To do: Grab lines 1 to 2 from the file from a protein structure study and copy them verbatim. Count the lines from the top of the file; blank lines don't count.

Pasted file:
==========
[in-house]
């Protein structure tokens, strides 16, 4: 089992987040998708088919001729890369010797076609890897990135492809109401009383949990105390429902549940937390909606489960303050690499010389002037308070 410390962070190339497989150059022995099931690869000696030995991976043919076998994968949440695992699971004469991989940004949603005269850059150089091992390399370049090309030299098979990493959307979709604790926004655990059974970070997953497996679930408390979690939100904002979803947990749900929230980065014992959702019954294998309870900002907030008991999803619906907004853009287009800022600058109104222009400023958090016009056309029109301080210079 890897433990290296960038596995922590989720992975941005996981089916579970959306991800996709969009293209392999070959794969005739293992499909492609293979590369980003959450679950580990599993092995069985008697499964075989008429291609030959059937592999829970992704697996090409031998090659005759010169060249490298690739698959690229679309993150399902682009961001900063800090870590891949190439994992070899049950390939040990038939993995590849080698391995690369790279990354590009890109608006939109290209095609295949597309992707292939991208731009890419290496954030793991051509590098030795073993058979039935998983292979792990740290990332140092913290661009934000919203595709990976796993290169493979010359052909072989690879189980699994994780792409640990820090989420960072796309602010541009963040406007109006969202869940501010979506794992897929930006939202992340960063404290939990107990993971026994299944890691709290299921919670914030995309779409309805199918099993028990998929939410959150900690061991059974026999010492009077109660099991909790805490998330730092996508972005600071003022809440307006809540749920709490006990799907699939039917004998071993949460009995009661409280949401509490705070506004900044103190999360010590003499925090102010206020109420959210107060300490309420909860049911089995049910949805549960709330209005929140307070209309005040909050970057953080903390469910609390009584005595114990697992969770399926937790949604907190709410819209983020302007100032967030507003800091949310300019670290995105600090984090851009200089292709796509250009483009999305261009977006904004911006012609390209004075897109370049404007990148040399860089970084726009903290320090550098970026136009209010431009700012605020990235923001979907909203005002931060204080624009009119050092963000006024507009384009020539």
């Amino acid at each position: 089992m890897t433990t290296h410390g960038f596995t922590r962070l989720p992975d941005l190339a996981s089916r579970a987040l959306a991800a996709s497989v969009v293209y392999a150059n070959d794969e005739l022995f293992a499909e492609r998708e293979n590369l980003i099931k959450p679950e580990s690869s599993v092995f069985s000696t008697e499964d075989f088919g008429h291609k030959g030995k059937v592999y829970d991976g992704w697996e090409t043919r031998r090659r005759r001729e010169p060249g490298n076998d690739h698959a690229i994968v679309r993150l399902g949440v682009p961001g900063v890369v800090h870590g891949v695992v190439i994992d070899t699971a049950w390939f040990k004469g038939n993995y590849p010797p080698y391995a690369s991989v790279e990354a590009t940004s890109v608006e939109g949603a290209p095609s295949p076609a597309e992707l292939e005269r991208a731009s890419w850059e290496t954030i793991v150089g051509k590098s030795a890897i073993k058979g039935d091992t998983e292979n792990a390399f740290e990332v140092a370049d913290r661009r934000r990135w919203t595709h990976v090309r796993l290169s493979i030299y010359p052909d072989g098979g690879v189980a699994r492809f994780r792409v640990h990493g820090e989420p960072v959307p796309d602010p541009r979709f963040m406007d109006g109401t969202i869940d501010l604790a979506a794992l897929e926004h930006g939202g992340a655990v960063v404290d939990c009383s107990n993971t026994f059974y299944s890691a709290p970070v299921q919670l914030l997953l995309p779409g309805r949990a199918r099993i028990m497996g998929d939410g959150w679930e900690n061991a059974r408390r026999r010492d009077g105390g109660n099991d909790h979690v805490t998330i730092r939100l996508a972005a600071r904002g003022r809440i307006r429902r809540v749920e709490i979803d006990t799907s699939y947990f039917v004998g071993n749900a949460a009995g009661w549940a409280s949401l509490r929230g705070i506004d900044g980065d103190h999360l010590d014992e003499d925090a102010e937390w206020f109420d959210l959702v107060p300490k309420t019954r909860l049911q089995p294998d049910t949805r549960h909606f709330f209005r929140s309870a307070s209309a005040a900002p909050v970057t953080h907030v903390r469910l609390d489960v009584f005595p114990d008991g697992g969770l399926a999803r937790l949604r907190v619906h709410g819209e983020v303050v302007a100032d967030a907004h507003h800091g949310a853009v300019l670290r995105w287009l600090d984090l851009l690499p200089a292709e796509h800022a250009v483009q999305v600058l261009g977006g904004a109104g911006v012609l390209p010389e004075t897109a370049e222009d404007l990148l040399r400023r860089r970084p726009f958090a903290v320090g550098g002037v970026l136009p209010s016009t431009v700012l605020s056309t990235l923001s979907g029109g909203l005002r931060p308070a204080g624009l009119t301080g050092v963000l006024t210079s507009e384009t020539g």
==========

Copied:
[in-house]
């Protein structure tokens, strides 16, 4: 089992987040998708088919001729890369010797076609890897990135492809109401009383949990105390429902549940937390909606489960303050690499010389002037308070 410390962070190339497989150059022995099931690869000696030995991976043919076998994968949440695992699971004469991989940004949603005269850059150089091992390399370049090309030299098979990493959307979709604790926004655990059974970070997953497996679930408390979690939100904002979803947990749900929230980065014992959702019954294998309870900002907030008991999803619906907004853009287009800022600058109104222009400023958090016009056309029109301080210079 890897433990290296960038596995922590989720992975941005996981089916579970959306991800996709969009293209392999070959794969005739293992499909492609293979590369980003959450679950580990599993092995069985008697499964075989008429291609030959059937592999829970992704697996090409031998090659005759010169060249490298690739698959690229679309993150399902682009961001900063800090870590891949190439994992070899049950390939040990038939993995590849080698391995690369790279990354590009890109608006939109290209095609295949597309992707292939991208731009890419290496954030793991051509590098030795073993058979039935998983292979792990740290990332140092913290661009934000919203595709990976796993290169493979010359052909072989690879189980699994994780792409640990820090989420960072796309602010541009963040406007109006969202869940501010979506794992897929930006939202992340960063404290939990107990993971026994299944890691709290299921919670914030995309779409309805199918099993028990998929939410959150900690061991059974026999010492009077109660099991909790805490998330730092996508972005600071003022809440307006809540749920709490006990799907699939039917004998071993949460009995009661409280949401509490705070506004900044103190999360010590003499925090102010206020109420959210107060300490309420909860049911089995049910949805549960709330209005929140307070209309005040909050970057953080903390469910609390009584005595114990697992969770399926937790949604907190709410819209983020302007100032967030507003800091949310300019670290995105600090984090851009200089292709796509250009483009999305261009977006904004911006012609390209004075897109370049404007990148040399860089970084726009903290320090550098970026136009209010431009700012605020990235923001979907909203005002931060204080624009009119050092963000006024507009384009020539």